Home: A Memoir of My Early Years
In Home: A Memoir of My Early Years, Julie takes her readers on a warm, moving, and often humorous journey from a difficult upbringing in war-torn Britain to the brink of international stardom in America. Her memoir begins in 1935, when Julie was born to an aspiring vaudevillian mother and a teacher father, and takes readers to 1962, when Walt Disney himself saw her on Broadway and cast her as the world’s most famous nanny.
Along the way, she weathered the London Blitz of World War II; her parents’ painful divorce; her mother’s turbulent second marriage to Canadian tenor Ted Andrews, and a childhood spent on radio, in music halls, and giving concert performances all over England. Julie’s professional career began at the age of twelve, and in 1948 she became the youngest solo performer ever to participate in a Royal Command Performance before the Queen. When only eighteen, she left home for the United States to make her Broadway debut in The Boy Friend, and thus began her meteoric rise to stardom.
Home is filled with numerous anecdotes, including stories of performing in My Fair Lady with Rex Harrison on Broadway and in the West End, and in Camelot with Richard Burton on Broadway; her first marriage to famed set and costume designer Tony Walton, culminating with the birth of their daughter, Emma; and the call from Hollywood and what lay beyond.
Featuring over fifty personal photos, many never before seen, this is the personal memoir Julie Andrews’ audiences have been waiting for.
Awards: #1 on the New York Times Bestseller list 4/27!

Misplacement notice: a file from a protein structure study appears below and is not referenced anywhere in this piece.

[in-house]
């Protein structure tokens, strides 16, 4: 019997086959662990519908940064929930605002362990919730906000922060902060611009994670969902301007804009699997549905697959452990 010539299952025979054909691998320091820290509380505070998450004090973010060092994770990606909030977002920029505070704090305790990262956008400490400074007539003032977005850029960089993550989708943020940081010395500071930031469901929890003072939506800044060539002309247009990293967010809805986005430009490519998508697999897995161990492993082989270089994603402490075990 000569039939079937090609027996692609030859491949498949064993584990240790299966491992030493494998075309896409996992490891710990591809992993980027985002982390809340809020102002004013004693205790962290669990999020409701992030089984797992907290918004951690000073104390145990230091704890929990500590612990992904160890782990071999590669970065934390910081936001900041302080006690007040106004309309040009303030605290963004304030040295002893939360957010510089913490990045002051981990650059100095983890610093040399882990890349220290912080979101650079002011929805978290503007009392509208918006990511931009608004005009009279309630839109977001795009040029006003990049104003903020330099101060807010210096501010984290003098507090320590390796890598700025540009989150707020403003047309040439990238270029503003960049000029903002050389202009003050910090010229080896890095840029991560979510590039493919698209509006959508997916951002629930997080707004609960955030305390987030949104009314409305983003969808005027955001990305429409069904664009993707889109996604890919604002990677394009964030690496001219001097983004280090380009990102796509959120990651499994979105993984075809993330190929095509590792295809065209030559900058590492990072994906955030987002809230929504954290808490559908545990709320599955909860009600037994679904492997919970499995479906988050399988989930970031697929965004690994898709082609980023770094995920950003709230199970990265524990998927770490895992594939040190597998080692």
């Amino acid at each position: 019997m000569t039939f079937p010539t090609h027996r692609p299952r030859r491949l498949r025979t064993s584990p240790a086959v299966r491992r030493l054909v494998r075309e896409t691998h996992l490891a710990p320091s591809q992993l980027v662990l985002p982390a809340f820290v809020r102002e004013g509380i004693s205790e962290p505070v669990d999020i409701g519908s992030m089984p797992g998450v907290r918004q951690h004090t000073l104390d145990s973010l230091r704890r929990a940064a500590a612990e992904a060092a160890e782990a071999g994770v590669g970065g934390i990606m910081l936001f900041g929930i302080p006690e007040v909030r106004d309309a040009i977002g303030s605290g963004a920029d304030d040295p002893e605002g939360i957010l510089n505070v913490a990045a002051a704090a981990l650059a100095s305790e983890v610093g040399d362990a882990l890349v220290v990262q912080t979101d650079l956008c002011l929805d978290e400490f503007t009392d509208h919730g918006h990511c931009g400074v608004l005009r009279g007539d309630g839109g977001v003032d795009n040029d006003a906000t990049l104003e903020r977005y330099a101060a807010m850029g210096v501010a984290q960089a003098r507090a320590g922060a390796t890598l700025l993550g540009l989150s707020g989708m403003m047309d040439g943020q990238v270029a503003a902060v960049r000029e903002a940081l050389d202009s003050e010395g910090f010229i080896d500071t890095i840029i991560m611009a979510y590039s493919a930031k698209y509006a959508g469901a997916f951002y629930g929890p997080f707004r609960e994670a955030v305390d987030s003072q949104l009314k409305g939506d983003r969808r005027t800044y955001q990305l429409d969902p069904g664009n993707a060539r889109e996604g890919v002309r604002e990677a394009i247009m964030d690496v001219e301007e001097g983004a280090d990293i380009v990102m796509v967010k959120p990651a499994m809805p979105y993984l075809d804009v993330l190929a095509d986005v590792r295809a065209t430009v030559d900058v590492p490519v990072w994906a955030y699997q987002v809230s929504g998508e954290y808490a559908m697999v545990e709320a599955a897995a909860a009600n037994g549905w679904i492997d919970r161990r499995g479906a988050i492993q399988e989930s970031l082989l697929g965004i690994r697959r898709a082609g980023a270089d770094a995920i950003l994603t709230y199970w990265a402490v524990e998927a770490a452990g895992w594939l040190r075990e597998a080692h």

Also a Wall Street Journal, London Times, LA Times, Washington Post, USA Today and national BookSense bestseller!
“a decisively unsoppy account of a typically dismal English childhood, complete with cramped lodgings and brutish relatives, which Andrews tells briskly and without self-pity… Many celebrity memoirs overegg the rotten aspects of a childhood in order to flatter the achievements that follow it, but Andrews resists this. Her approach is restrained, and the quality of her prose is such that you are reminded she is already an established children’s author…. painfully shrewd and written with real delicacy and pathos… as revealing for what it doesn’t say as for what it does.” – New York Times
“… (a) delightful remembrance of (Julie’s) childhood and engrossing prelude to her cinematic career. Readers will rejoice, since Andrews is an accomplished writer who holds back nothing while adding a patina of poetry to the antics and anecdotes throughout this memoir of bittersweet backstage encounters and theatrical triumphs.” – Publishers Weekly (starred review)
“Celebrity-memoir-lovers will enjoy her personal anecdotes and her humor, but this is more than the usual tell-all. Andrews paints a detailed and evocative picture of post-war England and the life of a child star. A highly recommended, welcome addition to the genre.” – Library Journal
“[Andrews'] lovely new autobiography, Home, reflects the very qualities that first made the working-class English singer a star 45 years ago: intelligence, gentle humor, and a clear, sweet, surprisingly powerful voice. No word yet on a sequel; with any luck, we face but a brief intermission before the glittering second act.” – Entertainment Weekly
“the book is magic. ” London’s Sunday Times
“A sparse, elegant prose stylist… she calmly debunks a few myths about herself, speaks frankly about her complex relationship with her mother and stepfather; and writes movingly about how she discovered, as an adult, that she’d fallen in love with performing.” – Seattle Times
Library ISBN:0786865652 – January 1, 1970 (All day)
Hardcover ISBN:978-0-7868-6565-9 – April 1, 2008 (All day)